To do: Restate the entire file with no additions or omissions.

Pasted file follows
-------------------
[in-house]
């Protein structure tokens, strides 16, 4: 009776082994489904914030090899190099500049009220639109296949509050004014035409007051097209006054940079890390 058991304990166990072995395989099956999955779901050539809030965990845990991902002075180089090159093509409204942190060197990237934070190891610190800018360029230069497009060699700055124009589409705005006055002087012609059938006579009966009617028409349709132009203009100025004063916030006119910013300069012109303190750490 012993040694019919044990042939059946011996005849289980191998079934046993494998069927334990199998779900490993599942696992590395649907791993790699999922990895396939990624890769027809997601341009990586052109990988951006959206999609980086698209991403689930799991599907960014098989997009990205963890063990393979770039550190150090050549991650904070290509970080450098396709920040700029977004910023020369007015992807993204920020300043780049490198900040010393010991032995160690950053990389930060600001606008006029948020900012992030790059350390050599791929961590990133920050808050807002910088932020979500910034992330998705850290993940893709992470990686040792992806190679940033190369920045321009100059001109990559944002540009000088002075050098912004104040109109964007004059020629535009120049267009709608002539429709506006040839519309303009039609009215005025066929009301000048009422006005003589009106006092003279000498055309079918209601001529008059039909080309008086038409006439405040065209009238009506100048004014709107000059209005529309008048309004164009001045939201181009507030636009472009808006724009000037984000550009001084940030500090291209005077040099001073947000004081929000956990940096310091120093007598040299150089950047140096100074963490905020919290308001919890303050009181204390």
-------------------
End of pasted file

[in-house]
């Protein structure tokens, strides 16, 4: 009776082994489904914030090899190099500049009220639109296949509050004014035409007051097209006054940079890390 058991304990166990072995395989099956999955779901050539809030965990845990991902002075180089090159093509409204942190060197990237934070190891610190800018360029230069497009060699700055124009589409705005006055002087012609059938006579009966009617028409349709132009203009100025004063916030006119910013300069012109303190750490 012993040694019919044990042939059946011996005849289980191998079934046993494998069927334990199998779900490993599942696992590395649907791993790699999922990895396939990624890769027809997601341009990586052109990988951006959206999609980086698209991403689930799991599907960014098989997009990205963890063990393979770039550190150090050549991650904070290509970080450098396709920040700029977004910023020369007015992807993204920020300043780049490198900040010393010991032995160690950053990389930060600001606008006029948020900012992030790059350390050599791929961590990133920050808050807002910088932020979500910034992330998705850290993940893709992470990686040792992806190679940033190369920045321009100059001109990559944002540009000088002075050098912004104040109109964007004059020629535009120049267009709608002539429709506006040839519309303009039609009215005025066929009301000048009422006005003589009106006092003279000498055309079918209601001529008059039909080309008086038409006439405040065209009238009506100048004014709107000059209005529309008048309004164009001045939201181009507030636009472009808006724009000037984000550009001084940030500090291209005077040099001073947000004081929000956990940096310091120093007598040299150089950047140096100074963490905020919290308001919890303050009181204390």